Finding themes is about exploring the commonalities, differences, and relationships between the information you’ve gathered, in order to find meaning.
- 30-60 Minutes
- Post-it notes
- design team
Have the team go to the wall or board where they have placed their key story and insight post-its and select the five most interesting quotes, observations and/or insights.
On a new board, sort these into categories or buckets, and then cluster the related ideas into themes.
Ask the team to look for patterns and consider the relationship between categories. Check to make sure the themes are at the same level and covering the same things. If a theme is too specific, find the bigger idea. If a theme is too broad or has too many different ideas under it, break it down into several buckets.
Try moving the post-its around to re-group the data in different ways. Get input from the team and/or expand to seek input from a broader group.
When finished sorting, give each theme a title on a new post-it. Make sure there is enough space between or below the different theme categories for the next step of identifying opportunities.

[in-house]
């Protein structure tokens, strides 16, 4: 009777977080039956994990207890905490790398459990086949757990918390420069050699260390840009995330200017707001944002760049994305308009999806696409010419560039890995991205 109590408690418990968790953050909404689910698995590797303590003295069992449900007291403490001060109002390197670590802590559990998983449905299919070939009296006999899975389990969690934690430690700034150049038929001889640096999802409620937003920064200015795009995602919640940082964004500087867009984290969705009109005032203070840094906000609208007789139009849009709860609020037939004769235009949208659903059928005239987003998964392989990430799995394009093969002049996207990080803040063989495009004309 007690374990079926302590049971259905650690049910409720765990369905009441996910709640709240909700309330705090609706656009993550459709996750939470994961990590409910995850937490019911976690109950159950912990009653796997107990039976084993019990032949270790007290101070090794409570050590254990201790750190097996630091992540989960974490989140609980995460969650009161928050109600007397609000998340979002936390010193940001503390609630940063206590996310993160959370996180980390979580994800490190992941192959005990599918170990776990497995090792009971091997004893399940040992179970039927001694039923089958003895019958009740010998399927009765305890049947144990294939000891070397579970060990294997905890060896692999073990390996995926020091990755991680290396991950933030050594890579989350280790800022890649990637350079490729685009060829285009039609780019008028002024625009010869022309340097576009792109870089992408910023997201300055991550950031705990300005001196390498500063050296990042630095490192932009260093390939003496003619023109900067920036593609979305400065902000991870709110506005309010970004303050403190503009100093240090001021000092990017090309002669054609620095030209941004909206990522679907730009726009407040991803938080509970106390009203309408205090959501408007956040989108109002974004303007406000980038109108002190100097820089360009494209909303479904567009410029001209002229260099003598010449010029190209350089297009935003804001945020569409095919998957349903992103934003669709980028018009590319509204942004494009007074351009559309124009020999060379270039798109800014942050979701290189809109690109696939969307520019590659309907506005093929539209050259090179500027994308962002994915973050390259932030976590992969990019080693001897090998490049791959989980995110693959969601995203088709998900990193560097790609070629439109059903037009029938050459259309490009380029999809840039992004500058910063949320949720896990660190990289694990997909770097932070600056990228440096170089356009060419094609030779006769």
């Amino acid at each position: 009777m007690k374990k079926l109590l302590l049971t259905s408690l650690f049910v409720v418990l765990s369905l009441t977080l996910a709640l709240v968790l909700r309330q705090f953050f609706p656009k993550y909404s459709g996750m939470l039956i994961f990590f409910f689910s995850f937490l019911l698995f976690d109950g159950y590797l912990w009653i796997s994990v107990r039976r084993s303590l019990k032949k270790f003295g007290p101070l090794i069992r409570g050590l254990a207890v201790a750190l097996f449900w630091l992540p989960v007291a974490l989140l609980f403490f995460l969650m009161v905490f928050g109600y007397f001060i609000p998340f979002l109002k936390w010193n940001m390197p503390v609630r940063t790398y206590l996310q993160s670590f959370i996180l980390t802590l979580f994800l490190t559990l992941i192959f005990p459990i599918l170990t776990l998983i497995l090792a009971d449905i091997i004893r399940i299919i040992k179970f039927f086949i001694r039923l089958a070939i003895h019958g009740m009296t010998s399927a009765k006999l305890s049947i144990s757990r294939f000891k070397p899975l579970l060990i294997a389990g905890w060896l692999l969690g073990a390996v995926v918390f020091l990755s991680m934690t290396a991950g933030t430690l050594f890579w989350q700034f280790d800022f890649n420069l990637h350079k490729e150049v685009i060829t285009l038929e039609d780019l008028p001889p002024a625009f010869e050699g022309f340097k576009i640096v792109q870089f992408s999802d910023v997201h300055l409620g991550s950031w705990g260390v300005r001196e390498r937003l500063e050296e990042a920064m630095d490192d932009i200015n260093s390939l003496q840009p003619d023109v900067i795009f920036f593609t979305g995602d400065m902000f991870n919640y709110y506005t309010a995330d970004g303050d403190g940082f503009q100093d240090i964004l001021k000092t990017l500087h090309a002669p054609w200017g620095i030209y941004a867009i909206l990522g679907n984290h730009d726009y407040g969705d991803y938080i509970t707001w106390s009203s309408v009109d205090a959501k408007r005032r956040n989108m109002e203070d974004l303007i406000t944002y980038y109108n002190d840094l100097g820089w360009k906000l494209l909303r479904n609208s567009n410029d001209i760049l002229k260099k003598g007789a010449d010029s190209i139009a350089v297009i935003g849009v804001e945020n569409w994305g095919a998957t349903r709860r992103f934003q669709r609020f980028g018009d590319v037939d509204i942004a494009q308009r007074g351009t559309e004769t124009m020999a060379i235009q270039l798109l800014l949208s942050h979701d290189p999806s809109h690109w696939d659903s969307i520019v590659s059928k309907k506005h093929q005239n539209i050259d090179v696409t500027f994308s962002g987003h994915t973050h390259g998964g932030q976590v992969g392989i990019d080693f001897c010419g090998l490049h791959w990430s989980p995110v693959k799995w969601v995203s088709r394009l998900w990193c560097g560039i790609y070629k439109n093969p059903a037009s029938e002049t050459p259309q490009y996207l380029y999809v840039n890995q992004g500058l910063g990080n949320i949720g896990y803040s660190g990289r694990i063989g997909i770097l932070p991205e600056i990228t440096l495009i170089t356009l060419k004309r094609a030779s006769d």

Creating themes can be an engaging and rewarding experience, as you start to group and transform the data before your eyes. Some good techniques for doing this are:
- Work together as a team to decide how to create buckets and themes.
- Arrange and re-arrange the post-its on the wall until the team is satisfied with the groupings.
- If there is a theme that contains almost all the post-its, break it out into several smaller themes.
- Try to see not only the connections, but also the relevant differences between the information.
Remember P.O.I.N.T., a handy technique for translating the problems and needs identified in storytelling into Insights and Themes.
P = Problems
O = Obstacles
I = Insights
N = Needs
T = Themes